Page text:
Jesus, full of the Holy Spirit, returned from the Jordan and was led by the Spirit in the wilderness, where for forty days he was tempted (or tested) by the devil. (Luke 4:1-2)
Surely it is hard for most mere mortals to comprehend or relate to the strength and fortitude of Jesus as he withstood temptation after temptation in the wilderness. Perhaps this is because we don’t have to think far before we come up with examples of times of temptation or testing which we ourselves have experienced and we recognize our own struggle with it. Indeed, given my own experience, I know his clarity of focus and strength were simply remarkable. While I could offer dozens of such examples, the one which comes to mind for me this week is one that goes back more than thirty years. I was tested, yes. And the test, while it began with a classroom and a teacher and a hoped for grade? It pointed me to so much more than that.
I was a senior in college. As it was, I had fulfilled most of my requirements to graduate (except math, but that’s another story) and with a handful of electives left, I decided to branch out. I registered for Introduction to Literature, a class inhabited mostly by freshmen, of course. I signed up to take the course with Dr. Michaelson, a kindly man not much older than I am now, but whose face was lined with the horrors he had witnessed when he fought in Japan in World War II. I knew him by name and by reputation and was looking forward to learning from him. And there was this. Although I was not necessarily opposed to hard work, my degree was in sight and I was, in a very real way, only doing what I had to do to get to May. Simply put, I was not looking to work too hard and I figured his kindness would allow me this luxury.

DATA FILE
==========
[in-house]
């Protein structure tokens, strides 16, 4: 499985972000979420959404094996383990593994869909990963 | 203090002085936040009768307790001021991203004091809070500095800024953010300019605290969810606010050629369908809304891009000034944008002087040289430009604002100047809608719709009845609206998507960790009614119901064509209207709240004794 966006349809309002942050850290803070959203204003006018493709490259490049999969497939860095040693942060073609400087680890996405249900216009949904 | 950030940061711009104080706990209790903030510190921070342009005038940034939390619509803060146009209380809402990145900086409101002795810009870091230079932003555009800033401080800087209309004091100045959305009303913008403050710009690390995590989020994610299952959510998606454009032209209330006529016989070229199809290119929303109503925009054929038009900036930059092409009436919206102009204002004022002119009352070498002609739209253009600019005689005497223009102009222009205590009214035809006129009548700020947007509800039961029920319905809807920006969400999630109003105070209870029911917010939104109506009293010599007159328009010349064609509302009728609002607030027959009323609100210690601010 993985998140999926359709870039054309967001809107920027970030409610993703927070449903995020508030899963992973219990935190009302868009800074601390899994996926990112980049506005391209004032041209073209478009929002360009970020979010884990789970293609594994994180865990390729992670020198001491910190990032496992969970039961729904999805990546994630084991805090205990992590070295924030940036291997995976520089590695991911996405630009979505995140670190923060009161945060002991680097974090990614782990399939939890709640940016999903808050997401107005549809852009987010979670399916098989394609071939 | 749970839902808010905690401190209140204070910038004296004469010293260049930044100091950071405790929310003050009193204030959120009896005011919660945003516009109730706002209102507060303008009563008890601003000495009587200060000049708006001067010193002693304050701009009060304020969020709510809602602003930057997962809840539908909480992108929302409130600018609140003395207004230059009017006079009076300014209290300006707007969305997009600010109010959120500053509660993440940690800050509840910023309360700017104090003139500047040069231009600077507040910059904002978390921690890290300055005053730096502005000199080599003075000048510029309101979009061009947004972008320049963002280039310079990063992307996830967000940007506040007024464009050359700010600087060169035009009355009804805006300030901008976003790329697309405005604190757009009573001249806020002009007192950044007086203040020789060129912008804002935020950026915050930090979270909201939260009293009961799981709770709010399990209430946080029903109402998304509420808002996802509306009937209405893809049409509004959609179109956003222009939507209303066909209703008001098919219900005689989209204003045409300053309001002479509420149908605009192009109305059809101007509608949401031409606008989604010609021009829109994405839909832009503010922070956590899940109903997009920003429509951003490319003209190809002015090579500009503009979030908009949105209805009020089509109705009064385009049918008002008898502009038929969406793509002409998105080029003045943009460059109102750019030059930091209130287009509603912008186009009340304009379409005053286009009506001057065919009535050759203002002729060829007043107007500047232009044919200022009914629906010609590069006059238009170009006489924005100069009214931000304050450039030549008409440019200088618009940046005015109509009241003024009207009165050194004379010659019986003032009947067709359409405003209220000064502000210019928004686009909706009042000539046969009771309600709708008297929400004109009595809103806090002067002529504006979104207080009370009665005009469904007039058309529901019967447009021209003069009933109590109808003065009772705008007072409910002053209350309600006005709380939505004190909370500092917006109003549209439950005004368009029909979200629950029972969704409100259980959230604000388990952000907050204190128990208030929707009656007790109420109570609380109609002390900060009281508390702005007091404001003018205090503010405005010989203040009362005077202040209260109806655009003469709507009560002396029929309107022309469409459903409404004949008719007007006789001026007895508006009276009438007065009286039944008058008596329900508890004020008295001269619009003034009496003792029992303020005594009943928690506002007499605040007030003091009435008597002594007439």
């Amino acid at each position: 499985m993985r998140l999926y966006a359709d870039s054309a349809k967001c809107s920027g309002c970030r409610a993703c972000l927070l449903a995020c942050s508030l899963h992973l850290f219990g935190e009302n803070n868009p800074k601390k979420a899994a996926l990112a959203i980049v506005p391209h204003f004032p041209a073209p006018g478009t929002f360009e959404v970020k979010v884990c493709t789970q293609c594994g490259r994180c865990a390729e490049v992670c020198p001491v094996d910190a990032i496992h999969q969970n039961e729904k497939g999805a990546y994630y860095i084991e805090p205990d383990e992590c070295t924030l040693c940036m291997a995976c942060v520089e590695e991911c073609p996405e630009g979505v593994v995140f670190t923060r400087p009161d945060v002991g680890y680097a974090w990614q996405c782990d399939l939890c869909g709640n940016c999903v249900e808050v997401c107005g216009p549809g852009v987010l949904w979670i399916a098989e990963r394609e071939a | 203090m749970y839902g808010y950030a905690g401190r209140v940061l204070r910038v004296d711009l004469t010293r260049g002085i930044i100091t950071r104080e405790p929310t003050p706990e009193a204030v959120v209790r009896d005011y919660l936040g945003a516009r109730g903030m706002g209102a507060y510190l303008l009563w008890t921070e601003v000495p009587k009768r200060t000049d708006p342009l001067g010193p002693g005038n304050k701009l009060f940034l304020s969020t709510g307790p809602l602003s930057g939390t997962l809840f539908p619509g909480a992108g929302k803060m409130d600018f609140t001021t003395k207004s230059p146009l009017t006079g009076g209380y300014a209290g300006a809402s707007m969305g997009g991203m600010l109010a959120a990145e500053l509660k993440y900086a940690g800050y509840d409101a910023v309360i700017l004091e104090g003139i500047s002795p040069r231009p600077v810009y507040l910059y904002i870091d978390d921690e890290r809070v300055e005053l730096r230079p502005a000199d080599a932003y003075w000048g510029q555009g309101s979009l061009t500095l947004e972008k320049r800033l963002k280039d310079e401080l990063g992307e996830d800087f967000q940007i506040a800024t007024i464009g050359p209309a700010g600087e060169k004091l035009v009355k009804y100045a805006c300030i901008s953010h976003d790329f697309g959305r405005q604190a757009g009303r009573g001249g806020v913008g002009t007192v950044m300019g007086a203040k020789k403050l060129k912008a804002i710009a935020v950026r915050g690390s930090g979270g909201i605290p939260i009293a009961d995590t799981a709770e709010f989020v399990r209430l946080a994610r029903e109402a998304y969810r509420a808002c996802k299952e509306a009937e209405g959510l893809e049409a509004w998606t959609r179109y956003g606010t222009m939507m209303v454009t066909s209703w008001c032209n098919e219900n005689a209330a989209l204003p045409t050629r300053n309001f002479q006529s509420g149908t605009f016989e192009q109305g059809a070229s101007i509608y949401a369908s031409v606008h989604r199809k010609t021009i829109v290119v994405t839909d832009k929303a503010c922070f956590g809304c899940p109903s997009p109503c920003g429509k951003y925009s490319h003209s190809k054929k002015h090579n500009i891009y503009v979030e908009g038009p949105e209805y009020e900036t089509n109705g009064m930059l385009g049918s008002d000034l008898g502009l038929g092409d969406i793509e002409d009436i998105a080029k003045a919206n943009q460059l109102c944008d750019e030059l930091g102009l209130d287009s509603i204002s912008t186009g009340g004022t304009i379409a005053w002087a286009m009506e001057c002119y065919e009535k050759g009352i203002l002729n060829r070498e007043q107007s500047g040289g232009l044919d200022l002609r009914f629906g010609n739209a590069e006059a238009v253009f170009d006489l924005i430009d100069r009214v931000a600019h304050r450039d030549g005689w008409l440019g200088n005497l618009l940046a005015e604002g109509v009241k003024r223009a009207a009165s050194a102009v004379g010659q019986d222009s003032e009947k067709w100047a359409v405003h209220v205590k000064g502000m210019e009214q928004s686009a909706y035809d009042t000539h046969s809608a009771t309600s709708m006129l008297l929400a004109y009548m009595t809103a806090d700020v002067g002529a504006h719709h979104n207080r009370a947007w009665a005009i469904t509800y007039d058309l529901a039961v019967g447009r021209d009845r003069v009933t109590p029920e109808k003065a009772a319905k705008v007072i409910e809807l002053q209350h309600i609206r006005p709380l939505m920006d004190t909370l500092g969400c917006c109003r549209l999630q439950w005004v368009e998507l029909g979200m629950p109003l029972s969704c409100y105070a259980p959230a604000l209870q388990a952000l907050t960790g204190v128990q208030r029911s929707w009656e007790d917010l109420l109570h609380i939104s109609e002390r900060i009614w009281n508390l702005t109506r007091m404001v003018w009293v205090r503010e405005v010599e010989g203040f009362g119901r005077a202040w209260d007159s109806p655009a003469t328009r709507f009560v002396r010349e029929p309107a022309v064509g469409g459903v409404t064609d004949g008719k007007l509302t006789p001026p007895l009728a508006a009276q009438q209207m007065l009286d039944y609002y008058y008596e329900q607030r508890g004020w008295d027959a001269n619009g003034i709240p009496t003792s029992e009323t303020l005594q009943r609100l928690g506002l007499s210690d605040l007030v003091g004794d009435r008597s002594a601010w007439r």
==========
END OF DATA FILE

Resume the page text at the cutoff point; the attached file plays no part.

On the first day of class, though, I was surprised when a tiny woman walked in. Dr. Welch was an adjunct professor in the English Department. Evidently teaching schedules had changed since I signed up a few weeks before. Even so, while I was surprised and more than a little disappointed, I settled in.
It was when I turned in my first paper that I discovered this was not going to be at all what I expected: a light course to dabble in as I made my way towards graduation. For in fact, at the top of the first page was a large red B, along with the request for a conversation after class.
And so I stayed behind. Dr. Welch sat in the desk opposite mine and said to me, “Janet, this is A work. However, I am giving you a B because you can do better.”
Now this was a long time ago, of course. Today a student in a similar situation would likely file a complaint. (Truthfully, I’m not sure such an option was even available to us then, but even if it had been, my by then deeply ingrained sense of respect for authority would probably have kept me from doing so.)
Dr. Welch went on to tell me that I had gotten lazy, that I had been coasting for a while now, that I had quit reaching. Then she told me that if I had any aspirations for graduate school whatsoever, I was going to have to step it up a notch.
As you can imagine, I was less than happy. But even though I might not yet have been ready to admit it, I knew she was right. Indeed, I received a lot of grades in those four years of college, but I remember that “B” most of all. Partly because her challenge had its intended affect. I worked harder than I had in some time to try to measure up, to pass this ‘test.’ And not only for the grade I would earn, but for all which I would learn for all that would follow.